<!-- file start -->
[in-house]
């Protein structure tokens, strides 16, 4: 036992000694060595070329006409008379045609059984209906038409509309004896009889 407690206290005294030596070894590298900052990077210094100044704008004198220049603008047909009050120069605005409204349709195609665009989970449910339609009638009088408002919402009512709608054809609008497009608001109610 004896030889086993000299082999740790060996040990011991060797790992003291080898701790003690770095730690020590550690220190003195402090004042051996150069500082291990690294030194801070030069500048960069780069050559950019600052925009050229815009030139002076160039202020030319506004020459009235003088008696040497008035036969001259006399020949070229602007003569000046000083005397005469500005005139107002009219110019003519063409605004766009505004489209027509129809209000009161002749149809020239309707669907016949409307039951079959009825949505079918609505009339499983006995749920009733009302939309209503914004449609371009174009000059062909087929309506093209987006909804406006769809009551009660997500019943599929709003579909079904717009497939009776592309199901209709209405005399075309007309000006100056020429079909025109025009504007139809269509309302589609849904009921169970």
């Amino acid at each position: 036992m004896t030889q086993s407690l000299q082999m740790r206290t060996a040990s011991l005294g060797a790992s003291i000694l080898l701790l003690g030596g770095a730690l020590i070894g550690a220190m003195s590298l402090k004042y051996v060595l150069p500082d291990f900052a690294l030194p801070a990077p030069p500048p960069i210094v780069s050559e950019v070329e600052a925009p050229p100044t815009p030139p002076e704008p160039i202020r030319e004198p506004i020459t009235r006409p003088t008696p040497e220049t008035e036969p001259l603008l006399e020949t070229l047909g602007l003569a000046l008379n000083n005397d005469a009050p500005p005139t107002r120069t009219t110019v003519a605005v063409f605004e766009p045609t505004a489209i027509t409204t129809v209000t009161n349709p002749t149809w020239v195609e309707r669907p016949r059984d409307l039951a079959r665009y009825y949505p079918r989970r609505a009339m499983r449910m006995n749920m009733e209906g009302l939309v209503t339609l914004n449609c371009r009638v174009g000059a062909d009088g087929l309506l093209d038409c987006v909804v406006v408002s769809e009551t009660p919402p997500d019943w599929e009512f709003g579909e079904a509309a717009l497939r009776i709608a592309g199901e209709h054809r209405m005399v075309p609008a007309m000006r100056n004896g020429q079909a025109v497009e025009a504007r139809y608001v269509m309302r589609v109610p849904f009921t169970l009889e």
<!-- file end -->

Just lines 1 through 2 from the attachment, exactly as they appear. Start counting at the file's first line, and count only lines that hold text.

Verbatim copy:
[in-house]
């Protein structure tokens, strides 16, 4: 036992000694060595070329006409008379045609059984209906038409509309004896009889 407690206290005294030596070894590298900052990077210094100044704008004198220049603008047909009050120069605005409204349709195609665009989970449910339609009638009088408002919402009512709608054809609008497009608001109610 004896030889086993000299082999740790060996040990011991060797790992003291080898701790003690770095730690020590550690220190003195402090004042051996150069500082291990690294030194801070030069500048960069780069050559950019600052925009050229815009030139002076160039202020030319506004020459009235003088008696040497008035036969001259006399020949070229602007003569000046000083005397005469500005005139107002009219110019003519063409605004766009505004489209027509129809209000009161002749149809020239309707669907016949409307039951079959009825949505079918609505009339499983006995749920009733009302939309209503914004449609371009174009000059062909087929309506093209987006909804406006769809009551009660997500019943599929709003579909079904717009497939009776592309199901209709209405005399075309007309000006100056020429079909025109025009504007139809269509309302589609849904009921169970």